How Chantix® Works in the Body
Chantix® is designed to work on the body’s addictive mechanisms that lead smokers to crave nicotine. Chantix® is believed to affect brain function by mimicking the action of particular neurotransmitters, which are vital chemical “messengers” that carry information between brain cells. Chantix® is believed to mimic the action of the neurotransmitter dopamine which plays a major role in addictive behavior. Through this action, Chantix® is believed to act as a proxy or substitute for nicotine and its effects on the brain. As a result, Chantix® satisfies and, over time, quells the body’s craving for nicotine. The manufacturer of Chantix® portrays it this way:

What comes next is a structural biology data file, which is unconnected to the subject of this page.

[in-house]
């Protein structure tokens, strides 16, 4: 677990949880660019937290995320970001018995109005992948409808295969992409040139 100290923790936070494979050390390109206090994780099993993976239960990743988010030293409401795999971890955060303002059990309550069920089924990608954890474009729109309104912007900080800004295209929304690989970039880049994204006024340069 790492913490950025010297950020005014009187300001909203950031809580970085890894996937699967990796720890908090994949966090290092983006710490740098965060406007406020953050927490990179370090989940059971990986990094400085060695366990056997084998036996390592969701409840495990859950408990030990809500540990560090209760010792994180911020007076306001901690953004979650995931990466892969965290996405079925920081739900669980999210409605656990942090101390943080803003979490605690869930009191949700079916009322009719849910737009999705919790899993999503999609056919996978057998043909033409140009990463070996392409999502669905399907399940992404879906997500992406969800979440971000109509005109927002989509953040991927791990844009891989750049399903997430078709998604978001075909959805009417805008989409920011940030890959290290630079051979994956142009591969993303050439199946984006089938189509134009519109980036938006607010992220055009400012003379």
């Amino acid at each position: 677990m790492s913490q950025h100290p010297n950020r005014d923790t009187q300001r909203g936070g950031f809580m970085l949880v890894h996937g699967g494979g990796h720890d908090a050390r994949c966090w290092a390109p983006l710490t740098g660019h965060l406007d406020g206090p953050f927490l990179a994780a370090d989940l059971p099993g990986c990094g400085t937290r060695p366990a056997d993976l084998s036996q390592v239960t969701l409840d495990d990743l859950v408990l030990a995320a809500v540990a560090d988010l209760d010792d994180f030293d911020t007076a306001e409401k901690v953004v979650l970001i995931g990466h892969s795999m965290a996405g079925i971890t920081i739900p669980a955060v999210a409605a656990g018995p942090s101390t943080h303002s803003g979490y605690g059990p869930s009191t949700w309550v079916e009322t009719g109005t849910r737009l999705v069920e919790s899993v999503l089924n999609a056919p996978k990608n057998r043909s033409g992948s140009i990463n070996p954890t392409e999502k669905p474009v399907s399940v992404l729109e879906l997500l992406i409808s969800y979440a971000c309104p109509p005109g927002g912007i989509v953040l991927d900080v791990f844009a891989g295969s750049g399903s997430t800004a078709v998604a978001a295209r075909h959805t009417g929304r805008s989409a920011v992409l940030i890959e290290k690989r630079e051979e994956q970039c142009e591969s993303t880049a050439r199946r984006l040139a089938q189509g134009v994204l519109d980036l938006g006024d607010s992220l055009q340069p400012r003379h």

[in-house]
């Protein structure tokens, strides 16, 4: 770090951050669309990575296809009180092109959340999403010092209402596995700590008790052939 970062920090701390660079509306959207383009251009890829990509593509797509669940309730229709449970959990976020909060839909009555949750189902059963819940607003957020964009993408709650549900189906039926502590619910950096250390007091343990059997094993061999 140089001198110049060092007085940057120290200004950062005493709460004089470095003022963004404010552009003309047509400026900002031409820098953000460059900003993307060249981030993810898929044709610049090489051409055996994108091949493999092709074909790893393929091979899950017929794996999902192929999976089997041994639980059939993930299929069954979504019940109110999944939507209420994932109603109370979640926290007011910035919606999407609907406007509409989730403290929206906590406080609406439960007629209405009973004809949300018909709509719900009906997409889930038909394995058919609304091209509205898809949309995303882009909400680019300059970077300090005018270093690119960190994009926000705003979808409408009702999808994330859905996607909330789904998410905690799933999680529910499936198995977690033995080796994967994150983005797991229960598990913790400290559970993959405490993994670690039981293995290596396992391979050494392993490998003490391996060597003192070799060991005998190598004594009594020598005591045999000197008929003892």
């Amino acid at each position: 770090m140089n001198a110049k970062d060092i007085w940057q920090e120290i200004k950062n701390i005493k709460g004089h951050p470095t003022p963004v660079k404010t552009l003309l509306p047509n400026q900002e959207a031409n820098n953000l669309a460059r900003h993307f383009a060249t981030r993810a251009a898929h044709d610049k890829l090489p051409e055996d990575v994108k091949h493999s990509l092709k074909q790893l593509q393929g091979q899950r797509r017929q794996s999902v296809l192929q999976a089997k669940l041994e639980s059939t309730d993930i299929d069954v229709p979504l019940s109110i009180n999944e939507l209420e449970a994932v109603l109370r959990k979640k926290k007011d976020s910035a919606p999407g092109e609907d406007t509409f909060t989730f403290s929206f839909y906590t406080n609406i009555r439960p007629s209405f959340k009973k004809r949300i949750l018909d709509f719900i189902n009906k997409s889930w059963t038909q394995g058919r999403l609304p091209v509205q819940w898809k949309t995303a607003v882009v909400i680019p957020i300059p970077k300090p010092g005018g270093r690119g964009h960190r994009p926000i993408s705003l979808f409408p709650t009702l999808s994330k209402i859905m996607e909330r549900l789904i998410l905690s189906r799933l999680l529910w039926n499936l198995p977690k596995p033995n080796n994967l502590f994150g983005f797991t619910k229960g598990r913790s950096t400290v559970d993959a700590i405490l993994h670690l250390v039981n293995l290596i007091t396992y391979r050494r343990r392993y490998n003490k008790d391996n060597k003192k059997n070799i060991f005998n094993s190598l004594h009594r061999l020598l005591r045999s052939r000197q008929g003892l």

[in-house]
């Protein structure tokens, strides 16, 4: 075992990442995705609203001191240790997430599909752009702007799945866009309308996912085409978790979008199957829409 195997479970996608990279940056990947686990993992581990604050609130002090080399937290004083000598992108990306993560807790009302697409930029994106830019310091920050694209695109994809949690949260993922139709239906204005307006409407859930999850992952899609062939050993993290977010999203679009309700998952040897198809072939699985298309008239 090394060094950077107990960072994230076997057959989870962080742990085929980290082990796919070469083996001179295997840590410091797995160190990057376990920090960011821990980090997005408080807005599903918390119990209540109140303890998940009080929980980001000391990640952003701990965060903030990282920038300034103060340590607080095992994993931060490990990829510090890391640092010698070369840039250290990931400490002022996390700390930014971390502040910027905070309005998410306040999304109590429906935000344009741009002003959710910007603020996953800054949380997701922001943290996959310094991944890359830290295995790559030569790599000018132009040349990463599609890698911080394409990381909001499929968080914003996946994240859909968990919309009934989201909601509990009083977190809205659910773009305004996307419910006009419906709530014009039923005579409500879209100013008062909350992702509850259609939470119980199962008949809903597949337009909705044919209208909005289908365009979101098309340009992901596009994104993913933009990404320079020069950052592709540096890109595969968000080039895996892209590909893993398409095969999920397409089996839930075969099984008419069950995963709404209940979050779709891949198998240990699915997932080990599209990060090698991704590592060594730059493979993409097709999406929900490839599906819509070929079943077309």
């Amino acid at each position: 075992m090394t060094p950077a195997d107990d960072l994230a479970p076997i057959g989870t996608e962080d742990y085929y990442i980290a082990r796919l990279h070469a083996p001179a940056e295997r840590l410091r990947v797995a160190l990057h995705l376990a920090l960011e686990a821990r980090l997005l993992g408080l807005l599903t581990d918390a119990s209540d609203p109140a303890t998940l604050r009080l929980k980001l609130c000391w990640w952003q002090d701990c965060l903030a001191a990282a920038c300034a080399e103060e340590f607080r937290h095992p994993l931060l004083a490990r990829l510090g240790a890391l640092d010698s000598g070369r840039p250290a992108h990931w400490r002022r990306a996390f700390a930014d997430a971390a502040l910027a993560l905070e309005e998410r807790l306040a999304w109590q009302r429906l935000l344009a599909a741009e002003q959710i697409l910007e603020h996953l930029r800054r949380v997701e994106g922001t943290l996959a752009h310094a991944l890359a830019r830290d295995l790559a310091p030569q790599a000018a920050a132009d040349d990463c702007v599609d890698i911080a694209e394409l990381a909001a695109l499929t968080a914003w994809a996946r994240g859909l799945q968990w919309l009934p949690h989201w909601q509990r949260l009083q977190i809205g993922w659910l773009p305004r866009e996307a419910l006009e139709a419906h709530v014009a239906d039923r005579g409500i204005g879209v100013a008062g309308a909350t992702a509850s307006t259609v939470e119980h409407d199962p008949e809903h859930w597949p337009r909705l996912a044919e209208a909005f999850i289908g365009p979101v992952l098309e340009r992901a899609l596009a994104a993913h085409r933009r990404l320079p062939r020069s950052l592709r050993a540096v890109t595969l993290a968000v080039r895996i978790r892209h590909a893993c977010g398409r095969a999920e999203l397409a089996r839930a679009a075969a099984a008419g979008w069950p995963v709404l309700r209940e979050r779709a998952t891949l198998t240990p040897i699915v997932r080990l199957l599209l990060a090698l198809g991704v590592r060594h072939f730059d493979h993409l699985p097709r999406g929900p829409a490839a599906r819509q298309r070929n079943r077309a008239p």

Altering the Normal Action of Neurotransmitters
By altering the body’s normal action of the neurotransmitter dopamine, Chantix® is believed to satisfy the craving for nicotine and, over time, wean the smoker from the addictive effects of nicotine. However, the other implications and effects on the body of this disruption of the normal action of the dopamine neurotransmitter systems are not readily known or understood. It may be that that Chantix®’s mechanism of action also produces those neuropsychiatric symptoms that are the subject of the “Black Boxed” warning added to Chantix®’s labeling in 2009.
The dopamine neurotransmitter systems in the brain are also related to the body’s insulin signaling mechanisms but the nature, extent and mode of that relationship are not clearly understood. Similarly, any relationship between Chantix®’s mechanism of action and the body’s insulin signaling and/or regulatory systems is unknown.
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